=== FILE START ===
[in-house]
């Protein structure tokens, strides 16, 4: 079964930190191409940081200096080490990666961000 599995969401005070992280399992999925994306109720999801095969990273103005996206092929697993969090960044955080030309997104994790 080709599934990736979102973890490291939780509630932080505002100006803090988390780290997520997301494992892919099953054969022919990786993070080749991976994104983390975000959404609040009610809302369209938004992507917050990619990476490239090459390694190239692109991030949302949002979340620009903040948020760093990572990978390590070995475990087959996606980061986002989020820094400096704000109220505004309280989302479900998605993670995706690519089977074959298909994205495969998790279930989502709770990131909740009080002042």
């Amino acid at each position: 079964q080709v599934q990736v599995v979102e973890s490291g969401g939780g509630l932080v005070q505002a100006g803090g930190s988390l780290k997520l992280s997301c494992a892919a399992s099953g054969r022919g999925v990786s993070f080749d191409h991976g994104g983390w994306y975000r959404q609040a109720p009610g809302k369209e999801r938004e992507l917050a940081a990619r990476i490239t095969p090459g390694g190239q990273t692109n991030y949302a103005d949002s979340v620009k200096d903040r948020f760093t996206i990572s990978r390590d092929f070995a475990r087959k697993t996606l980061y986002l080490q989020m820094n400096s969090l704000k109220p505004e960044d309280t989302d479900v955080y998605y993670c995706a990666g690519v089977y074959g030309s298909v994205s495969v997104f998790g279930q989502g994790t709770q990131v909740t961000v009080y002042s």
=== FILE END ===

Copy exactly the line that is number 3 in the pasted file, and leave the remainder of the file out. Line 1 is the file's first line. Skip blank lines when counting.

């Amino acid at each position: 079964q080709v599934q990736v599995v979102e973890s490291g969401g939780g509630l932080v005070q505002a100006g803090g930190s988390l780290k997520l992280s997301c494992a892919a399992s099953g054969r022919g999925v990786s993070f080749d191409h991976g994104g983390w994306y975000r959404q609040a109720p009610g809302k369209e999801r938004e992507l917050a940081a990619r990476i490239t095969p090459g390694g190239q990273t692109n991030y949302a103005d949002s979340v620009k200096d903040r948020f760093t996206i990572s990978r390590d092929f070995a475990r087959k697993t996606l980061y986002l080490q989020m820094n400096s969090l704000k109220p505004e960044d309280t989302d479900v955080y998605y993670c995706a990666g690519v089977y074959g030309s298909v994205s495969v997104f998790g279930q989502g994790t709770q990131v909740t961000v009080y002042s």